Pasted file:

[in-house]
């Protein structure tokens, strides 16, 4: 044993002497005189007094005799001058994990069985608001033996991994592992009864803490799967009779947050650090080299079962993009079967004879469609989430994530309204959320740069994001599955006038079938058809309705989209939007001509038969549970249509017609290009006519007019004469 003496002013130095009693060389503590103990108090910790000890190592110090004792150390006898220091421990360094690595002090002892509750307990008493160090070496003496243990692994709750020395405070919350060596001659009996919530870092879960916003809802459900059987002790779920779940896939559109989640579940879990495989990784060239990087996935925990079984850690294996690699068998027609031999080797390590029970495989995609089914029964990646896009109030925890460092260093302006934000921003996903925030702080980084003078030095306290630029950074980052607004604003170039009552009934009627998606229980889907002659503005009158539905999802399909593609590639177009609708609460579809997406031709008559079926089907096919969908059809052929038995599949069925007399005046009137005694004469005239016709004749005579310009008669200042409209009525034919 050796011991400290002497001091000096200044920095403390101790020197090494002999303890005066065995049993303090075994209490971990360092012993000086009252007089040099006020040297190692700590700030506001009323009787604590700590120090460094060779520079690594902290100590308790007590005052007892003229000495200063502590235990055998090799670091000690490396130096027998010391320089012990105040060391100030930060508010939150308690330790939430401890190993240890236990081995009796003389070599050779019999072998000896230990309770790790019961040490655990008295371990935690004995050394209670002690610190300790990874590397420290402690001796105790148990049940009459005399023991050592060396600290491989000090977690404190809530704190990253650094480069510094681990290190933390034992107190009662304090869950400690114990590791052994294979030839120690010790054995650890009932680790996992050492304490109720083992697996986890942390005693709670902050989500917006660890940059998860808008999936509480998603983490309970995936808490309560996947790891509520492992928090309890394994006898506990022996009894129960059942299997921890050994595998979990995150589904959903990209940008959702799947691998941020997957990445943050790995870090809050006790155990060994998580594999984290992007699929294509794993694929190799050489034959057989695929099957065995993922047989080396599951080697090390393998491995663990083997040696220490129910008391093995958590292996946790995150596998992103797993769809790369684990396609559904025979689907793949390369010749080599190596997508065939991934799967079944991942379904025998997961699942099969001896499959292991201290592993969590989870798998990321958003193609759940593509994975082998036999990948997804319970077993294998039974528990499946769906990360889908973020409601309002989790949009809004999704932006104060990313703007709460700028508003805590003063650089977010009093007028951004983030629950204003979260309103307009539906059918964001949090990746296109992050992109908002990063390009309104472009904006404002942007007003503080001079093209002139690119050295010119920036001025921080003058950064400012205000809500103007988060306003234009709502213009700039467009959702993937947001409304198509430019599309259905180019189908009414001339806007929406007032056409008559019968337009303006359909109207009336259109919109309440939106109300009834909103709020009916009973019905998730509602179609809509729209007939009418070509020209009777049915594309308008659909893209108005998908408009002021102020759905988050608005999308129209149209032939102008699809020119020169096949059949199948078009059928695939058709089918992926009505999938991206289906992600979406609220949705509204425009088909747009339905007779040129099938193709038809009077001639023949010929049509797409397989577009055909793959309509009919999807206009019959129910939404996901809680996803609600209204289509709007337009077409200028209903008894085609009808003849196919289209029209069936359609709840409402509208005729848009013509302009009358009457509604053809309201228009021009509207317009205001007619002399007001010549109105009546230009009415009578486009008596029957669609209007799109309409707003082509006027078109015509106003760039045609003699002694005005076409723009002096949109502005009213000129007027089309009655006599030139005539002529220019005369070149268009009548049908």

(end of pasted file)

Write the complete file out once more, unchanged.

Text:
[in-house]
């Protein structure tokens, strides 16, 4: 044993002497005189007094005799001058994990069985608001033996991994592992009864803490799967009779947050650090080299079962993009079967004879469609989430994530309204959320740069994001599955006038079938058809309705989209939007001509038969549970249509017609290009006519007019004469 003496002013130095009693060389503590103990108090910790000890190592110090004792150390006898220091421990360094690595002090002892509750307990008493160090070496003496243990692994709750020395405070919350060596001659009996919530870092879960916003809802459900059987002790779920779940896939559109989640579940879990495989990784060239990087996935925990079984850690294996690699068998027609031999080797390590029970495989995609089914029964990646896009109030925890460092260093302006934000921003996903925030702080980084003078030095306290630029950074980052607004604003170039009552009934009627998606229980889907002659503005009158539905999802399909593609590639177009609708609460579809997406031709008559079926089907096919969908059809052929038995599949069925007399005046009137005694004469005239016709004749005579310009008669200042409209009525034919 050796011991400290002497001091000096200044920095403390101790020197090494002999303890005066065995049993303090075994209490971990360092012993000086009252007089040099006020040297190692700590700030506001009323009787604590700590120090460094060779520079690594902290100590308790007590005052007892003229000495200063502590235990055998090799670091000690490396130096027998010391320089012990105040060391100030930060508010939150308690330790939430401890190993240890236990081995009796003389070599050779019999072998000896230990309770790790019961040490655990008295371990935690004995050394209670002690610190300790990874590397420290402690001796105790148990049940009459005399023991050592060396600290491989000090977690404190809530704190990253650094480069510094681990290190933390034992107190009662304090869950400690114990590791052994294979030839120690010790054995650890009932680790996992050492304490109720083992697996986890942390005693709670902050989500917006660890940059998860808008999936509480998603983490309970995936808490309560996947790891509520492992928090309890394994006898506990022996009894129960059942299997921890050994595998979990995150589904959903990209940008959702799947691998941020997957990445943050790995870090809050006790155990060994998580594999984290992007699929294509794993694929190799050489034959057989695929099957065995993922047989080396599951080697090390393998491995663990083997040696220490129910008391093995958590292996946790995150596998992103797993769809790369684990396609559904025979689907793949390369010749080599190596997508065939991934799967079944991942379904025998997961699942099969001896499959292991201290592993969590989870798998990321958003193609759940593509994975082998036999990948997804319970077993294998039974528990499946769906990360889908973020409601309002989790949009809004999704932006104060990313703007709460700028508003805590003063650089977010009093007028951004983030629950204003979260309103307009539906059918964001949090990746296109992050992109908002990063390009309104472009904006404002942007007003503080001079093209002139690119050295010119920036001025921080003058950064400012205000809500103007988060306003234009709502213009700039467009959702993937947001409304198509430019599309259905180019189908009414001339806007929406007032056409008559019968337009303006359909109207009336259109919109309440939106109300009834909103709020009916009973019905998730509602179609809509729209007939009418070509020209009777049915594309308008659909893209108005998908408009002021102020759905988050608005999308129209149209032939102008699809020119020169096949059949199948078009059928695939058709089918992926009505999938991206289906992600979406609220949705509204425009088909747009339905007779040129099938193709038809009077001639023949010929049509797409397989577009055909793959309509009919999807206009019959129910939404996901809680996803609600209204289509709007337009077409200028209903008894085609009808003849196919289209029209069936359609709840409402509208005729848009013509302009009358009457509604053809309201228009021009509207317009205001007619002399007001010549109105009546230009009415009578486009008596029957669609209007799109309409707003082509006027078109015509106003760039045609003699002694005005076409723009002096949109502005009213000129007027089309009655006599030139005539002529220019005369070149268009009548049908």